Figures released by the ABS today show that snap lockdowns across Australia impacted construction in key areas such as NSW, with overall construction completed up just 0.8%.
In the first quarter, the construction sector was propped up by government incentives such as Homebuilder.
The pipeline of work approved is starting to filter through to completions data, as slabs are laid and houses are built, with many construction companies facing lengthy lead times.
This is due to material shortages and snap lockdowns affecting work, according to Westpac senior economist Andrew Hanlan.
"Looking ahead, after the economy reopens, a pipeline of work will support home building activity near-term. Housing is responding to record low rates, the HomeBuilder program and a shift in spending to renovations with the national border still closed," Mr Hanlan said.
Source: Australian Bureau of Statistics
The Housing Industry Association (HIA) pointed out that construction of detached homes is at a record high.
"Figures released by the ABS today show the value of work done on detached houses surged in the June quarter to reach the highest level on record," HIA economist Angela Lillicrap said.
"HomeBuilder and low interest rates have been a key driver of the record volume of detached home commencements. This elevated volume of work is occurring across all regions."
Despite the increase in detached houses being constructed, Ms Lillicrap also said that many face delays in construction completion.
"At the same time, fewer houses are reaching completion in the normal construction timeframes as the industry is pushed with access to labour and material shortages."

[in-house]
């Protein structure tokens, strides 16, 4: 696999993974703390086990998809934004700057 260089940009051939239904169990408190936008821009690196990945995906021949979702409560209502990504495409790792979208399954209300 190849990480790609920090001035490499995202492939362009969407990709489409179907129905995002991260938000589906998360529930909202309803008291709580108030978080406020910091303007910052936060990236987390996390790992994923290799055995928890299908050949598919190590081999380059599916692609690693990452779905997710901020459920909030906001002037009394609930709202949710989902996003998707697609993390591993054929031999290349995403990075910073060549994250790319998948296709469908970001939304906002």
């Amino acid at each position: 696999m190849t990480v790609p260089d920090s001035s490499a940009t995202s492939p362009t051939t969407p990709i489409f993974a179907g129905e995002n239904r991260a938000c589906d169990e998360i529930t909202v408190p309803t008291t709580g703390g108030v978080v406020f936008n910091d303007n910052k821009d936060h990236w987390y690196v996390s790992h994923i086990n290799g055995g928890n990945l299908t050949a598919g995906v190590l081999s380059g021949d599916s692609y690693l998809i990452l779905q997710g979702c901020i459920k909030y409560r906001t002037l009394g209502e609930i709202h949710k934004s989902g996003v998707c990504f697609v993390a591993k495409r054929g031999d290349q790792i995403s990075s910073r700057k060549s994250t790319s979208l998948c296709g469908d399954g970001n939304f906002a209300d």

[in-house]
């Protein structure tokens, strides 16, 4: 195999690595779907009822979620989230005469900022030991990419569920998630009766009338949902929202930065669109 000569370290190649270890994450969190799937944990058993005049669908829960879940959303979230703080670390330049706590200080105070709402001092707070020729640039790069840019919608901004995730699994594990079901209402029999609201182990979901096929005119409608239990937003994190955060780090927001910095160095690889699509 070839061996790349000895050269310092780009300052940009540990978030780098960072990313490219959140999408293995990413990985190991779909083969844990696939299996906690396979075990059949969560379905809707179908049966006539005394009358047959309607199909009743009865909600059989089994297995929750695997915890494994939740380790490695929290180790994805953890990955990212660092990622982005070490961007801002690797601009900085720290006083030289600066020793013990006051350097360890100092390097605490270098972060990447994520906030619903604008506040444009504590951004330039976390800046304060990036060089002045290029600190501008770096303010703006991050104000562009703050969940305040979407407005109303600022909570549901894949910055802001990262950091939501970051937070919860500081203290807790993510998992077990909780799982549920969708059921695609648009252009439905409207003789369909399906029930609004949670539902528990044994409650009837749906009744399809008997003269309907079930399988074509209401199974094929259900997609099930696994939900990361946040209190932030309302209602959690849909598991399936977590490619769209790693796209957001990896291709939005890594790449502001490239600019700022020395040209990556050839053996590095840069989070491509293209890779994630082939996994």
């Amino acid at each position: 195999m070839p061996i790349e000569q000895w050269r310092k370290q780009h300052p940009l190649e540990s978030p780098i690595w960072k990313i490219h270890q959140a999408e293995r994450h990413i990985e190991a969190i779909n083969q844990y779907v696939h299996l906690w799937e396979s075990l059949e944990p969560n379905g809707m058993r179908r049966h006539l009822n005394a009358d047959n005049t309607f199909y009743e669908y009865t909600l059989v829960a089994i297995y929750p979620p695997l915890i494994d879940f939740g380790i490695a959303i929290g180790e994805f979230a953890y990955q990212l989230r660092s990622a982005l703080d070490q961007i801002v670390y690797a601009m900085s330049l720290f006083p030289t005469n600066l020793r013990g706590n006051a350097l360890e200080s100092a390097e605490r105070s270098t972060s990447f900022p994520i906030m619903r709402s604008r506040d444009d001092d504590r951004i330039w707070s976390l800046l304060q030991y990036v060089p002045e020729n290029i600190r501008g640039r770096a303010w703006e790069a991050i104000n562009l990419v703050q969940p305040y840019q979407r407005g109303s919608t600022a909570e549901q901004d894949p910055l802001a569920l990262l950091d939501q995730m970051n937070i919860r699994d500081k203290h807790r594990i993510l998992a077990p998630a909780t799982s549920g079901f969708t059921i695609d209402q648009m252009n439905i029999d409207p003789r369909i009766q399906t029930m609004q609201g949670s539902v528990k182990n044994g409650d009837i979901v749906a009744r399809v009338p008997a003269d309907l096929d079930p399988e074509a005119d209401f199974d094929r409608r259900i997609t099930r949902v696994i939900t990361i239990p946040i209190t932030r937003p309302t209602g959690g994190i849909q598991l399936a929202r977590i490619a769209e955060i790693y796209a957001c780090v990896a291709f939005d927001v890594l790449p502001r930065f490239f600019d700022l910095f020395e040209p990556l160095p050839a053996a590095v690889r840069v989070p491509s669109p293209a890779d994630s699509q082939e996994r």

A HIA report predicts there will be 135,390 detached dwellings started nationally in 2020-21, a growth of 32.5% over the previous financial year.
This is a record for the number of starts in a one-year period.
With detached starts in the 2021 calendar year to exceed 143,100, HIA believes this record unlikely to be broken in the next decade.
The data suggests that maintaining the construction rate from Homebuilder was never going to be possible and HIA's latest report predicts construction will start to feel the pinch from June 2022.
A negative indicator for GDP?
The 'soft' overall construction results could weigh heavily on Gross Domestic Product figures for the second quarter - due for release next week - according to ANZ senior economist Catherine Birch.
"We won’t see a repeat of the boost to GDP growth from residential investment that we saw in Q1," Ms Birch said.
"Capacity constraints may be playing a part, with NAB's Q2 business survey reporting construction capacity utilisation at a post-GFC high of 86.3%.
"But interestingly, hours worked in the construction industry remained well below their pre-pandemic level in May."
Ms Birch also pointed out that much of the growth in construction completed was in the public sector.
"Activity will need to increase substantially over the next few quarters though if governments are to meet their ambitious infrastructure goals," she said.
Image by Marcel Strauss via Unsplash
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